IN RE GHR ENERGY CORP. Bankruptcy Nos. 4-83-00056-G, 4-83-00060-G, 4-83-00092-G, 4-83-00093-G and 4-83-00094-G.
35 B.R. 534 (1983)
In re GHR ENERGY CORP., f/k/a Good Hope Refineries, Inc., the GHR Companies, Inc., f/k/a Good Hope Industries, Inc., GHR Pipeline Corp., f/k/a Southern Pipe Line Corporation, Southern States, Inc., and Southern States Exploration, Inc., Debtors.
United States Bankruptcy Court, D. Massachusetts.
November 29, 1983.
Stephen Gordon, Boston, Mass., for debtor— Good Hope Energy Corp.
Robert M. Gargill, Boston, Mass., for debtors' secured bank creditors—Continental Illinois Nat. Bank & Trust Co. of Chicago.
Sumner Darman, Boston, Mass., for Creditors' Committee The GHR Companies.
Joseph Braunstein, Boston, Mass., for Creditors Committee GHR Energy.
Van Oliver, Dallas, Tex., for Creditors Committee GHR Pipeline Corp., Southern States, Inc., So. States Exploration, Inc.
Gerrard Kelley, Asst. U.S. Trustee, Paul P. Daley, Boston, Mass., for Texas Drilling Co.
PAUL W. GLENNON, Bankruptcy Judge.
The debtors' motion for reconsideration of the Court's order of October 12, 1983 denying the debtors' application for examination of Texas Drilling Company and others pursuant to Bankruptcy Rule 2004 was denied by order dated November 9, 1983. This memorandum sets forth the Court's reasons for its November 9 order.
GHR Energy Corp., The GHR Companies, Inc., GHR Pipeline Corp., Southern States, Inc. and Southern States Exploration, Inc. ("debtors"), five related Chapter 11 debtors in possession, filed an application requesting an order requiring Texas Drilling Company ("TDC") and others to appear for an examination pursuant to Bankruptcy Rule 2004. The Court denied the application without a hearing on October 12, 1983 citing in support thereof its decision of September 26, 1983 which denied the motion of these same debtors (and two other related debtors) for examination of James W. Glanville pursuant to Bankruptcy Rule 2004 ("Glanville decision").
By way of a Bankruptcy Rule 2004 application, the debtors seek to examine certain individuals and entities some of whom the debtors have assigned rights in drilling sites in Webb County, Texas and who the debtors allege have been acting to advance their own interests, contrary to the interests of the debtors and in violation of agreements made with the debtors. The debtors allege that these individuals and entities are "secreting" and "spiriting away" assets of the debtors thereby interfering with the administration of the debtors' estates, and participating in criminal activities. Specifically, the debtors allege that TDC, by its officers and employees (some of whom are past employees of one or more of the debtors), its banks and its financiers, and certain other individuals who are not formally associated with TDC, are acquiring acreage within two miles of land leased by the debtors in violation of contracts entered into with the debtors. The debtors claim that they need information from these individuals and entities to determine if an adversary proceeding should be brought against them because of these alleged violations. The debtors filed the affidavit of N. Kenneth May, land manager for GHR Energy Corp., who states he is familiar with the agreements entered into among the debtors and the various individuals and entities. He further states that a review of reports of instruments filed in Webb County disclosed that certain of these individuals and/or entities have recently acquired leases covering acreage adjacent to land leased by one or more of the debtors.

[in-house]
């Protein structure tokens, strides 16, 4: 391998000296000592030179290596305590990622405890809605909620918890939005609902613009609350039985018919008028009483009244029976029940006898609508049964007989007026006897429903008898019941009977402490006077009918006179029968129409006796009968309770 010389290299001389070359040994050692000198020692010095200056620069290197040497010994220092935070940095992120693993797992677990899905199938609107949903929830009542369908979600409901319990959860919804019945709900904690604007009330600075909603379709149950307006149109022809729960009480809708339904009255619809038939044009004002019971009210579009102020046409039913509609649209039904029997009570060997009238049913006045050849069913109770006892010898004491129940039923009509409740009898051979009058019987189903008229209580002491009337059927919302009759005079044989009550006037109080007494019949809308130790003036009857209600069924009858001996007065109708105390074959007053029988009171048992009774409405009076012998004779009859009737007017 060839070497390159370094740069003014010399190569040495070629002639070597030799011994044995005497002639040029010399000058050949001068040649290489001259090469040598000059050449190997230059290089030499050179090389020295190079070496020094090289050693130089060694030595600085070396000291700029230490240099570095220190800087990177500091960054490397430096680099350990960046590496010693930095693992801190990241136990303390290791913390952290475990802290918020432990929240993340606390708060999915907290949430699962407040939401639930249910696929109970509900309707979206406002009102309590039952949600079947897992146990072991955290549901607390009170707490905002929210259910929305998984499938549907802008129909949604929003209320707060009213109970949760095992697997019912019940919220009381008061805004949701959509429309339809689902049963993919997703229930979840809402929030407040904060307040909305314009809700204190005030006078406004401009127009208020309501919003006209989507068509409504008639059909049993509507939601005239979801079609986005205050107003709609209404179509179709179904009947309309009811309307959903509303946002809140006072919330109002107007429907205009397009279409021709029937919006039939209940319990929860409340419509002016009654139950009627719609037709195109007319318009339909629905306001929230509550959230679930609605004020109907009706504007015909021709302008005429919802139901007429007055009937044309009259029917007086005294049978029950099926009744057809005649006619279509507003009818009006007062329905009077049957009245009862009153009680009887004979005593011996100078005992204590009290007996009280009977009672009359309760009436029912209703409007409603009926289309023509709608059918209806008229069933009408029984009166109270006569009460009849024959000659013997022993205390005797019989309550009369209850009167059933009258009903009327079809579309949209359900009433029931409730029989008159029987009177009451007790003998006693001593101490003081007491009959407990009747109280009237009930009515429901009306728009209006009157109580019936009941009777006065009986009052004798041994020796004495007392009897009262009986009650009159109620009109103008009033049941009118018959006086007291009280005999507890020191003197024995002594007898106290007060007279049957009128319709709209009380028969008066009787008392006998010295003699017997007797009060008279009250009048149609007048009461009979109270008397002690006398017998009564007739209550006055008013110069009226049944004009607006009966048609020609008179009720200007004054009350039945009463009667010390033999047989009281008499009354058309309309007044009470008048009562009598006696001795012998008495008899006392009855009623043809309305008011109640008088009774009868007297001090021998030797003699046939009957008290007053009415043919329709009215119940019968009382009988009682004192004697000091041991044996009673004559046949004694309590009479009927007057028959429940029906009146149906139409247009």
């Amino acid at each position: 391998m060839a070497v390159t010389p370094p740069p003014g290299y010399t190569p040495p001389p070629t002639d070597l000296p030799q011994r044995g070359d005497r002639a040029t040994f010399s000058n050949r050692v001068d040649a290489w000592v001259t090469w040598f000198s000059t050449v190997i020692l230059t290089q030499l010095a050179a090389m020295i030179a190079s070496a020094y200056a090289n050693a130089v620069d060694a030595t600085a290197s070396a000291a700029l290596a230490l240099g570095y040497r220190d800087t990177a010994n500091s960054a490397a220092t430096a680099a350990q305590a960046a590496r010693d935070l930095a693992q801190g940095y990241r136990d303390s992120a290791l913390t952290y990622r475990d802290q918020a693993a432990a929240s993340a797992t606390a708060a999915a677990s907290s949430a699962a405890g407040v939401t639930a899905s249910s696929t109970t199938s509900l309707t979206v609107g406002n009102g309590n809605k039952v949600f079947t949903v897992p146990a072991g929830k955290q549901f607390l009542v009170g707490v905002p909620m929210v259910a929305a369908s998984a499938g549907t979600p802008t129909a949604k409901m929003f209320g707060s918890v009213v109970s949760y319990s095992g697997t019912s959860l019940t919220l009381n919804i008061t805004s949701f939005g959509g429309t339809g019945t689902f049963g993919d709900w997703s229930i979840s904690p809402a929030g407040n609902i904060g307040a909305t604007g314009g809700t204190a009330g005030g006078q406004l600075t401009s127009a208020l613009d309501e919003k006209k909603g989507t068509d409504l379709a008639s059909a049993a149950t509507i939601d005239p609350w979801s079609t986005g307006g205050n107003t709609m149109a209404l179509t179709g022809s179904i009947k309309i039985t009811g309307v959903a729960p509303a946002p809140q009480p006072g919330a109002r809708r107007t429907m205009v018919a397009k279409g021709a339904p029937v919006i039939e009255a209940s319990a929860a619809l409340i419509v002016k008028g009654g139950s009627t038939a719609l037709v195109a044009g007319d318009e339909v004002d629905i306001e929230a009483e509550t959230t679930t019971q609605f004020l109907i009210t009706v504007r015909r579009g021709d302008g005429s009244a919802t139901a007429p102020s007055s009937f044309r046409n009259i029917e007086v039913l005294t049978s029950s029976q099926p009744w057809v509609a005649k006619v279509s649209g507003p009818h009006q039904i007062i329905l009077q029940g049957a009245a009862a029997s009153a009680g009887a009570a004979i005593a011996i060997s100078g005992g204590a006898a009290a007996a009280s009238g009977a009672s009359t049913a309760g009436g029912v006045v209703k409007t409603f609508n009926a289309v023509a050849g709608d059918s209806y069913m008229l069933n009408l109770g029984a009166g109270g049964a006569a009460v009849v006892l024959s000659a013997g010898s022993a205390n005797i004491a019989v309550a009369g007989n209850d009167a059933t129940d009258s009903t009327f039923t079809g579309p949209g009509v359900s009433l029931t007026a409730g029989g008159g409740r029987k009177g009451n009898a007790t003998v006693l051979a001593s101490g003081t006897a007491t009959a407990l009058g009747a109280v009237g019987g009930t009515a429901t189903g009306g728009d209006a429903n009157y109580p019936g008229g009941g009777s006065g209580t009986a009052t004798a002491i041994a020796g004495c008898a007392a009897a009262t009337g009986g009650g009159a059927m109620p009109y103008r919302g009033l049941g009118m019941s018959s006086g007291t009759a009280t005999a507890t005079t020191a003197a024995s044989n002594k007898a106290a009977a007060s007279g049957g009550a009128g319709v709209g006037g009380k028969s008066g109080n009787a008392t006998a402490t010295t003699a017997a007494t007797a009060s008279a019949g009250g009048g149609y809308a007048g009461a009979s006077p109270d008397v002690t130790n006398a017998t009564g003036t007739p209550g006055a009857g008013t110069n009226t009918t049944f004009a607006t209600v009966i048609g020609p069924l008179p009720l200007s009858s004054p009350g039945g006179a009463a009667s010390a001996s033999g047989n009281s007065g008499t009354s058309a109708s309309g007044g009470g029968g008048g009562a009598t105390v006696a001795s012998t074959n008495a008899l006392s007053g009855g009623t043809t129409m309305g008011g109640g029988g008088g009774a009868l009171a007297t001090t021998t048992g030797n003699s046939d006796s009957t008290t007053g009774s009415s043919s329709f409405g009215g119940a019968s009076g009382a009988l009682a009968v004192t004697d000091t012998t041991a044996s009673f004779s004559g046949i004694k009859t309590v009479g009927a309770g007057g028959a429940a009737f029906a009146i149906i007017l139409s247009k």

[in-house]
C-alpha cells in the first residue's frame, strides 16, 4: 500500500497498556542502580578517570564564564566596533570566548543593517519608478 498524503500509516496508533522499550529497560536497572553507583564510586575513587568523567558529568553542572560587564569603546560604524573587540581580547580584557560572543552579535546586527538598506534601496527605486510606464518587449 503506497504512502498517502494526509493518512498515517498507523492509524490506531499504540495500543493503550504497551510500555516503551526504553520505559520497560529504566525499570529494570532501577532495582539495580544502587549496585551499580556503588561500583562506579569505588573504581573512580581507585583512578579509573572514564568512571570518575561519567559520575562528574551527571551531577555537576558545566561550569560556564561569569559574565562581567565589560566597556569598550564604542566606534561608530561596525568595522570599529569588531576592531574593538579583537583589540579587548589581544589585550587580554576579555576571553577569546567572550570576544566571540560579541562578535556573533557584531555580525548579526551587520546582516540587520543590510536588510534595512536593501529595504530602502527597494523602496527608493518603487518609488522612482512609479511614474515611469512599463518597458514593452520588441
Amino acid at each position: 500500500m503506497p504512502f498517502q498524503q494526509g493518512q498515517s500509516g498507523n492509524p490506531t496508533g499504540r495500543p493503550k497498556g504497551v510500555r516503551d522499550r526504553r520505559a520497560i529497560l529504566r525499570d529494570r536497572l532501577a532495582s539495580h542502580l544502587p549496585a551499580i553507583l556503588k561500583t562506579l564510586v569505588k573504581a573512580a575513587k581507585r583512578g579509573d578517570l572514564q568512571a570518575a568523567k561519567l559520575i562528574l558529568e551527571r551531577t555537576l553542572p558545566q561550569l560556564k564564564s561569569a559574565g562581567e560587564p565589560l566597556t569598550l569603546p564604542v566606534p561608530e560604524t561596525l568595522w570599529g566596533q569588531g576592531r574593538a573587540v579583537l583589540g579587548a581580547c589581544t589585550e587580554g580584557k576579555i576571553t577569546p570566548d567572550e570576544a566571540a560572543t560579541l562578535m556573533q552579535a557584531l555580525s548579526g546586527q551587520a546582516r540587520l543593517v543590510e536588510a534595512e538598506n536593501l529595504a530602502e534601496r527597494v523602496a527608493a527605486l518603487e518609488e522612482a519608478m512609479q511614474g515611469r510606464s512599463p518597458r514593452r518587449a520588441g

The debtors misconstrue the purpose of Bankruptcy Rule 2004.
The persons to be examined and the parties in interest who may conduct the examination are not defined in the Rules nor the Code. However, by looking to the language of Rule 2004, it is evident that an examination may be had only of those persons possessing knowledge of a debtor's acts, conduct or financial affairs so far as this relates to a debtor's proceeding in bankruptcy. In In re Mantolesky, 14 B.R. 973, 8 B.C.D. 384 (Bkrtcy.D.Mass.1981), I recognized this and allowed the examination of the debtor's former partner who was responsible for all administrative functions (including the payment of bills and taxes) of the partnership. However, the permissible examination was limited to those questions which sought information of the debtor's business or the debtor's financial picture. See also In re Clearview Concrete Products, Inc., 23 C.B.C. 373 (Bkrtcy.E.D.N.Y.1980) (examination of debtor's accountant permitted to determine to what use debtor's funds were put); In re Maidman, 2 B.R. 18, 5 B.C.D. 1299 (Bkrtcy.S.D.Fla.1979) (debtor entrusted all business matters to son; therefore court allowed Rule 205 examination of son by creditor); and In re Park Crescent Nursing Home, 5 B.C.D. 721 (Bkrtcy.S.D.N.Y.1979) (trustee authorized to examine state agency to determine if agency wrongfully recouped funds belonging to the debtor's estate where agency was responsible for establishing formula for reimbursement of funds to debtor and held information relevant thereto). The permissible scope of a Rule 2004 examination is one of the two reasons I denied the debtors' application in the Glanville decision. In that case, the debtors were attempting to examine an expert hired by their creditors. In denying the application I stressed the absence of any evidence that the expert possessed knowledge of the financial picture of the debtors which the debtors themselves did not possess.